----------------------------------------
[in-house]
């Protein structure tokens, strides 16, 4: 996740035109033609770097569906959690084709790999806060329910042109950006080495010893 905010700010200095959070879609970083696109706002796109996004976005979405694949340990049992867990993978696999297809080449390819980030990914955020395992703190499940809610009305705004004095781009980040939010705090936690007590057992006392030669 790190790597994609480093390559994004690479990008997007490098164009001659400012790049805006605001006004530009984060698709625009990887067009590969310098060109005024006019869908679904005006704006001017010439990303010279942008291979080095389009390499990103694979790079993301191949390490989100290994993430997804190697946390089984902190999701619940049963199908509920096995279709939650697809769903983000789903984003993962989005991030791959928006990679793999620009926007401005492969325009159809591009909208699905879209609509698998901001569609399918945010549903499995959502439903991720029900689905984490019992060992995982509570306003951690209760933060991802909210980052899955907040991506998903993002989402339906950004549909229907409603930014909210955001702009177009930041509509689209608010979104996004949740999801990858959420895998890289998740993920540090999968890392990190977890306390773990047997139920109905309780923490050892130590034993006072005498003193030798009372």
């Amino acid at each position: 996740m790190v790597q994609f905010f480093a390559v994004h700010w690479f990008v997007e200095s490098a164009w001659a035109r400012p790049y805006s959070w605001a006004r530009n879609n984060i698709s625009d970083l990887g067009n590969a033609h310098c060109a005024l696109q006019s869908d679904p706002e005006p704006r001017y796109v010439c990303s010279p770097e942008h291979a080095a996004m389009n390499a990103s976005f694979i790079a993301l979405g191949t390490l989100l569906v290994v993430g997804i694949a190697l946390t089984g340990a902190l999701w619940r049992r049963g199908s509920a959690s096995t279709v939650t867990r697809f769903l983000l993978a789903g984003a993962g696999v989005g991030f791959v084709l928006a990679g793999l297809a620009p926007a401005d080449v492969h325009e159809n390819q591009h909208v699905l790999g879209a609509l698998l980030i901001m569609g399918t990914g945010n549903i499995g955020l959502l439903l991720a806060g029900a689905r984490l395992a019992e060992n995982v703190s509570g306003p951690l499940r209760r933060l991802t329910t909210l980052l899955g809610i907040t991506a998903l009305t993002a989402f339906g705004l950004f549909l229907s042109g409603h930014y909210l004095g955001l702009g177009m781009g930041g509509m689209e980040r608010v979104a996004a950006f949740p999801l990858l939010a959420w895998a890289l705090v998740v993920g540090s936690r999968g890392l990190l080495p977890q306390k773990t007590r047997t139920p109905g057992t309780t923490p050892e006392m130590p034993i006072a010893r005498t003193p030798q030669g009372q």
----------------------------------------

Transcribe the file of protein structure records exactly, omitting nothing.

[in-house]
């Protein structure tokens, strides 16, 4: 996740035109033609770097569906959690084709790999806060329910042109950006080495010893 905010700010200095959070879609970083696109706002796109996004976005979405694949340990049992867990993978696999297809080449390819980030990914955020395992703190499940809610009305705004004095781009980040939010705090936690007590057992006392030669 790190790597994609480093390559994004690479990008997007490098164009001659400012790049805006605001006004530009984060698709625009990887067009590969310098060109005024006019869908679904005006704006001017010439990303010279942008291979080095389009390499990103694979790079993301191949390490989100290994993430997804190697946390089984902190999701619940049963199908509920096995279709939650697809769903983000789903984003993962989005991030791959928006990679793999620009926007401005492969325009159809591009909208699905879209609509698998901001569609399918945010549903499995959502439903991720029900689905984490019992060992995982509570306003951690209760933060991802909210980052899955907040991506998903993002989402339906950004549909229907409603930014909210955001702009177009930041509509689209608010979104996004949740999801990858959420895998890289998740993920540090999968890392990190977890306390773990047997139920109905309780923490050892130590034993006072005498003193030798009372």
């Amino acid at each position: 996740m790190v790597q994609f905010f480093a390559v994004h700010w690479f990008v997007e200095s490098a164009w001659a035109r400012p790049y805006s959070w605001a006004r530009n879609n984060i698709s625009d970083l990887g067009n590969a033609h310098c060109a005024l696109q006019s869908d679904p706002e005006p704006r001017y796109v010439c990303s010279p770097e942008h291979a080095a996004m389009n390499a990103s976005f694979i790079a993301l979405g191949t390490l989100l569906v290994v993430g997804i694949a190697l946390t089984g340990a902190l999701w619940r049992r049963g199908s509920a959690s096995t279709v939650t867990r697809f769903l983000l993978a789903g984003a993962g696999v989005g991030f791959v084709l928006a990679g793999l297809a620009p926007a401005d080449v492969h325009e159809n390819q591009h909208v699905l790999g879209a609509l698998l980030i901001m569609g399918t990914g945010n549903i499995g955020l959502l439903l991720a806060g029900a689905r984490l395992a019992e060992n995982v703190s509570g306003p951690l499940r209760r933060l991802t329910t909210l980052l899955g809610i907040t991506a998903l009305t993002a989402f339906g705004l950004f549909l229907s042109g409603h930014y909210l004095g955001l702009g177009m781009g930041g509509m689209e980040r608010v979104a996004a950006f949740p999801l990858l939010a959420w895998a890289l705090v998740v993920g540090s936690r999968g890392l990190l080495p977890q306390k773990t007590r047997t139920p109905g057992t309780t923490p050892e006392m130590p034993i006072a010893r005498t003193p030798q030669g009372q």